The Search for Jews in Outer Space Continues by Jonathan S. Tobin (executive editor of the Jewish Exponent was first published right before Star Wars Phantom Menace hit the theaters. The article discusses the lack of Jews in SF movies and TV shows (including Star Trek) and the question of whether this is deliberate antisemitism, or are Jews reading too much into it?
Human Names in Star Trek lists all the last names of Human Trek characters so far, with the complaint that the vast majority are British/Irish and that this does not reflect the population of Earth. However, the compiler mis-guessed "Kaplan," which he classifies as "uncertain origin" when I know darned well that Kaplan is a Jewish name! Green can also be a Jewish name -- for example Arthur Green, a major Jewish theologian. Not to mention that David Ben-Gurion's last name was originally Green. Still, it's a good place to guess who might be Jewish.
He said, She said: The search for God on Star Trek by Steve Johnson and Michelle Erica Green is a sort of dialogue betwen two writers about the lack of any religious references in much of science fiction (Star Trek included), the pervasiveness of cultural stereotypes when Jews and Catholics are portrayed anywhere on TV, etc. A bit of a rant in places, but well worth reading. And, yes, Ms. Green is Jewish (see my comment about names in the entry above this one).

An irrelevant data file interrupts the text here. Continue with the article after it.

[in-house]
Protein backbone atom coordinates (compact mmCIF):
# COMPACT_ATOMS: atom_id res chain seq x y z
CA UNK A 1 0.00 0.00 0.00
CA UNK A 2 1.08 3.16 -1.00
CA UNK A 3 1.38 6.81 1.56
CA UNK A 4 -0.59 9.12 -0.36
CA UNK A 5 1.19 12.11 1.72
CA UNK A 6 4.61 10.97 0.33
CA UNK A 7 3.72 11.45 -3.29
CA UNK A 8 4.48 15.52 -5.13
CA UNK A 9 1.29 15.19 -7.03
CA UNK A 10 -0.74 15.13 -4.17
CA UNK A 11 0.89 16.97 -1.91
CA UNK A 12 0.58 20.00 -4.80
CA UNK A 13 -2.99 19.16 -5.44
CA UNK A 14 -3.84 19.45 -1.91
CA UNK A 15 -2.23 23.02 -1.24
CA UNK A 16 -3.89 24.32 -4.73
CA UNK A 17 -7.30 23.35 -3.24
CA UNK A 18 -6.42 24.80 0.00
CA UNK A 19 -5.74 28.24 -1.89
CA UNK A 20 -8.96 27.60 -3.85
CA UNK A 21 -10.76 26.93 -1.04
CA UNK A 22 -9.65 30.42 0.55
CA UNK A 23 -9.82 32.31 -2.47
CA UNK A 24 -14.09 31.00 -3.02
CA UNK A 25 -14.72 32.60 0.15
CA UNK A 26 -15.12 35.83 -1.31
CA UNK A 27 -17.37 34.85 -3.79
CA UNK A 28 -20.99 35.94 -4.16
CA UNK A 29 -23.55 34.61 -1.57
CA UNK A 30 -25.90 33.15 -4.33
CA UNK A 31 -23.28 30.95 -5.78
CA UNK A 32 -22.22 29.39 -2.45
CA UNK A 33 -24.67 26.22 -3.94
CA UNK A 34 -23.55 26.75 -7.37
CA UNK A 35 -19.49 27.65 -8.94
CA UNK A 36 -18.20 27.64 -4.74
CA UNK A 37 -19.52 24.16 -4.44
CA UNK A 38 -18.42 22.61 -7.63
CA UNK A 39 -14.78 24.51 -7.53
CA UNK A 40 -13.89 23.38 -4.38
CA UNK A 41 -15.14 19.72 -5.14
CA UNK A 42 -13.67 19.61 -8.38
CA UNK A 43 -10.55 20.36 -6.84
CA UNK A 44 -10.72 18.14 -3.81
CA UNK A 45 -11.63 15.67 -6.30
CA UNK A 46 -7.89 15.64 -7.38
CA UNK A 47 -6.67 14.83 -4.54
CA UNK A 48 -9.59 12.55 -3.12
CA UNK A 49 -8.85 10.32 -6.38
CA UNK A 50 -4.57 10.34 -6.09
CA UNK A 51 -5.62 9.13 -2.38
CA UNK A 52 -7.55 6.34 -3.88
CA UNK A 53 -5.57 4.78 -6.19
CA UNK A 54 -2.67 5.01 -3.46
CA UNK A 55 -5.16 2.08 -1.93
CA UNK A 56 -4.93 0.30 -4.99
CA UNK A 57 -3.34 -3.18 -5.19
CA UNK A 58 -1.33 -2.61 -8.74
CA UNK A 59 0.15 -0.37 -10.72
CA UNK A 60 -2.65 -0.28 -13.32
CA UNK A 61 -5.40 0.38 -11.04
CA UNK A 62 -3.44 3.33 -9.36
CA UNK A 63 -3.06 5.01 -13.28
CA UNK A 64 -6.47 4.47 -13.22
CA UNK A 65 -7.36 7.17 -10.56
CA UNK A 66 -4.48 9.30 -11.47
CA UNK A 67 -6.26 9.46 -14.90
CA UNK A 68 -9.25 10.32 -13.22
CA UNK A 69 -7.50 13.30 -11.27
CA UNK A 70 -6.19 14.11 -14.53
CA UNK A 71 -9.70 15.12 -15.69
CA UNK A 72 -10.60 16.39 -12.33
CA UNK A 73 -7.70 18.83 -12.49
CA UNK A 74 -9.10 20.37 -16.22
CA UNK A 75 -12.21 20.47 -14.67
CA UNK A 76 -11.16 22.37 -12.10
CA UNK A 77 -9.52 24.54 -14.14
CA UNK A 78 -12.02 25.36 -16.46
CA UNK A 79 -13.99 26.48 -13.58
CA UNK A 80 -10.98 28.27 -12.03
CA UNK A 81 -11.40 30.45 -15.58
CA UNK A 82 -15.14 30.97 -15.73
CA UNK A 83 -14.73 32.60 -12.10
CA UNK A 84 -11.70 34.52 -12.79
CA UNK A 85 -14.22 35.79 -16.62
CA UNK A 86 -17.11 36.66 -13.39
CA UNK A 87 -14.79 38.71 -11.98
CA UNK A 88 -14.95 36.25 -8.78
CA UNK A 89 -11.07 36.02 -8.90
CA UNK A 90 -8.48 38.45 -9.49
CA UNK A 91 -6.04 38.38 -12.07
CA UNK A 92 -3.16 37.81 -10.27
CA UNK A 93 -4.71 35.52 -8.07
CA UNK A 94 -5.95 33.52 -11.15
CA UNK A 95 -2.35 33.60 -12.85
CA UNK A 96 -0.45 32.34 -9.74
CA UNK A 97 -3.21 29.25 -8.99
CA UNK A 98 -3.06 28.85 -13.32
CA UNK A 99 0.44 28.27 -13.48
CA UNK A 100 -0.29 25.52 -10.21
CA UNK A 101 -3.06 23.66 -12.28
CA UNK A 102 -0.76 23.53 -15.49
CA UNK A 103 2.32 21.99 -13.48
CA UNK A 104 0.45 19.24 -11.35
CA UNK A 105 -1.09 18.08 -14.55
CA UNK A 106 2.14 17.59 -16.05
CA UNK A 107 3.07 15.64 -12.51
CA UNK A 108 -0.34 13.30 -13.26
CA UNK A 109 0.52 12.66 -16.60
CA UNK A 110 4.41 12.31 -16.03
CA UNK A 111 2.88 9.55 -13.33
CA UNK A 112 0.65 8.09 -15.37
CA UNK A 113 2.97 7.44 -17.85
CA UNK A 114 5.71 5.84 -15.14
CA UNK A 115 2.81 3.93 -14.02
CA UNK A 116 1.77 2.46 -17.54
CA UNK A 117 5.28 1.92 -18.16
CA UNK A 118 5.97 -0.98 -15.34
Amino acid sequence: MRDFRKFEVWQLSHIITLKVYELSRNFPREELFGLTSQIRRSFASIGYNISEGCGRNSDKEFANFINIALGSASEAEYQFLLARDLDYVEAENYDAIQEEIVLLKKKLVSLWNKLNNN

Religion in Star Trek is a page with a list of religious references -- alien and Human -- in Trek episodes. As complete as I found anywhere on the Net -- good job!
Disappointingly, Jewishsf.com is not a science fiction site. (sigh) The SF in their domain name stands for San Francisco. It's a general Jewish site that may have occasional SF articles (which is how I found it in a Google search). You can search their archives.
Rabbi Yonassan Gershom
author of "Jewish Themes in Star Trek"
Visit the TrekJews.com homepage